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|dc.identifier.citation||Australian and New Zealand journal of public health 2009-12; 33(6): 544-50||en|
|dc.description.abstract||To analyse rates of avoidable mortality in Aboriginal and non-Aboriginal residents of the Northern Territory (NT) from 1985 to 2004, in order to assess the contribution of health care to life expectancy improvements. Australian Bureau of Statistics (ABS) death registration data for NT residents were used to identify 'avoidable' deaths, with further separation into three categories of conditions amenable to either medical care or health policy, and a category for ischaemic heart disease (IHD). A Poisson regression model was used to calculate the average annual change in avoidable mortality by sex and Aboriginality in the NT compared with Australia as a whole. In the 20 years between 1985 and 2004, avoidable mortality rates fell 18.9% in NT Aboriginal people, 61.1% in NT non-Aboriginal people and 59.5% in Australians overall. NT Aboriginal people continued to experience higher avoidable mortality than other Australians and the disparity increased over time. Most of the decline in avoidable mortality for Aboriginal Territorians occurred for conditions amenable to medical care. Medical care has made a significant contribution to improvements in Aboriginal life expectancy in the NT; however, reductions in avoidable mortality from IHD and conditions amenable to health policy have been variable. The results highlight the need for ongoing investment in comprehensive programs incorporating appropriate health policy interventions and management of chronic diseases.||en|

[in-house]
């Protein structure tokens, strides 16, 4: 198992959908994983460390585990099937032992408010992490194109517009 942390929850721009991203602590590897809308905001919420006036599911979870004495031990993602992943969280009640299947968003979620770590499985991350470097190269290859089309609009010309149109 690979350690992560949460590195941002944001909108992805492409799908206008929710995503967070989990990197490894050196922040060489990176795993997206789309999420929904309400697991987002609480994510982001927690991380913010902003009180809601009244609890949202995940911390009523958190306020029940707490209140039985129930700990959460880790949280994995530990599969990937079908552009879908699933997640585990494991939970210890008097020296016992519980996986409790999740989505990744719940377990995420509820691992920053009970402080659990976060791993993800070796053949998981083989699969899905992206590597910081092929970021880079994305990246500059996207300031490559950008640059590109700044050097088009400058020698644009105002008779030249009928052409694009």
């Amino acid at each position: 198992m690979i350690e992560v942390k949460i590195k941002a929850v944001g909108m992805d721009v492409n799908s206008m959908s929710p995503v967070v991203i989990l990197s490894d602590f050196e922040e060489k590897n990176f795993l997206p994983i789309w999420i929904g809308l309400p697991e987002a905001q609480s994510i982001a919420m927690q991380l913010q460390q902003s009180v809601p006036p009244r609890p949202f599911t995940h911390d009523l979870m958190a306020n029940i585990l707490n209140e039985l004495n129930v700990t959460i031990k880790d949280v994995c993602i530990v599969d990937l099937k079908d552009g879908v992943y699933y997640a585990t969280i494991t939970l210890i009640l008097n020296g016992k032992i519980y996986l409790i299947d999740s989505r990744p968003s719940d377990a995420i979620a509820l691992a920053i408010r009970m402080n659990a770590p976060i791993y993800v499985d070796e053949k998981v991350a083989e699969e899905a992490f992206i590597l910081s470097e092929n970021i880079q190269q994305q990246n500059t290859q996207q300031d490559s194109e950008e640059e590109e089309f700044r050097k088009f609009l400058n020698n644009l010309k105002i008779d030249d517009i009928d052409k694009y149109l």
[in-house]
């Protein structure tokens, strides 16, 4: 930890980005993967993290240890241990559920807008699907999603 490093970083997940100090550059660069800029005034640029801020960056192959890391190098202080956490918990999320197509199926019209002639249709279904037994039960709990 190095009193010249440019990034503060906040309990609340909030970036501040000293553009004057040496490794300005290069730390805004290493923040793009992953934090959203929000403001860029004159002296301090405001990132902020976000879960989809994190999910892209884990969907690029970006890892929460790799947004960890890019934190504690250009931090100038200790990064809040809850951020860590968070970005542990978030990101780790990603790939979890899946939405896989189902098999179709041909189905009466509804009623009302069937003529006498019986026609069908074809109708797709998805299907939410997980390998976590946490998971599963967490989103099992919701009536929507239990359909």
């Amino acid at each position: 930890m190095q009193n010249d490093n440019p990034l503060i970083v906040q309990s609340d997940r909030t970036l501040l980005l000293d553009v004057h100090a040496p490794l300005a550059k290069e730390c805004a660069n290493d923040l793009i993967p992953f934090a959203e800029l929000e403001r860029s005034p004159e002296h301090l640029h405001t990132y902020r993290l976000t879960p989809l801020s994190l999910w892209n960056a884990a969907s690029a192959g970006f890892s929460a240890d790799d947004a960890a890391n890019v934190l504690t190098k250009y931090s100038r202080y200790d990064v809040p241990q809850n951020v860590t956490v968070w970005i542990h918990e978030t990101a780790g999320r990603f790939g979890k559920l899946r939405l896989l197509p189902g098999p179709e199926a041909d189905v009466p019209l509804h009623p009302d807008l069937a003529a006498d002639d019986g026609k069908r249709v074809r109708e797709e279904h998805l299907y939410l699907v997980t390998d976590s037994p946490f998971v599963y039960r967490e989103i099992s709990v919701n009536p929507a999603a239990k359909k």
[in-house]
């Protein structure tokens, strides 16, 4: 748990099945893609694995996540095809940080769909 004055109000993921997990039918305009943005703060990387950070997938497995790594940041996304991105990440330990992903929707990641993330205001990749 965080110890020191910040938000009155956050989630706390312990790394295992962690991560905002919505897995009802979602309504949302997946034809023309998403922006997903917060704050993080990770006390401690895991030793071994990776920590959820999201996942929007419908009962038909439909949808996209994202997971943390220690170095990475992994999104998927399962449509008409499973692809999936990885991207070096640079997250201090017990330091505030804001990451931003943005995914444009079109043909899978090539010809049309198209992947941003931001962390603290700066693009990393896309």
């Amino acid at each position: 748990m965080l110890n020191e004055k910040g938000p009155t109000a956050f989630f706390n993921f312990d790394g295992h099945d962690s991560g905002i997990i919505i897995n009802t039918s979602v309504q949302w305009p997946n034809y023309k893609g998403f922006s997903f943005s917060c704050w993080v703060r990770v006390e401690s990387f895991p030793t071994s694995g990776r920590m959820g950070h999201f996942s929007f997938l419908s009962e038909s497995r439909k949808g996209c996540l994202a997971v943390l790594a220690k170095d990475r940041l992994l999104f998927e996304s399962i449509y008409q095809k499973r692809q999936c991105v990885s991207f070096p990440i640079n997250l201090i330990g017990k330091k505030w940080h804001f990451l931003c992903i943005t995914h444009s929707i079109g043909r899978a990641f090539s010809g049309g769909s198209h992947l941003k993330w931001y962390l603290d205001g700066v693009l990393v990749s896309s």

|dc.title||Avoidable mortality trends in Aboriginal and non-Aboriginal populations in the Northern Territory, 1985-2004.||en|
|dc.identifier.journaltitle||Australian and New Zealand journal of public health||en|
|dc.subject.mesh||Aged, 80 and over||en|
|dc.subject.mesh||Oceanic Ancestry Group||en|
|dc.identifier.affiliation||Health Gains Planning, Northern Territory Department of Health and Families, Casuarina, NT 0811. firstname.lastname@example.org.||en|
|Appears in Collections:||(a) NT Health Research Collection|
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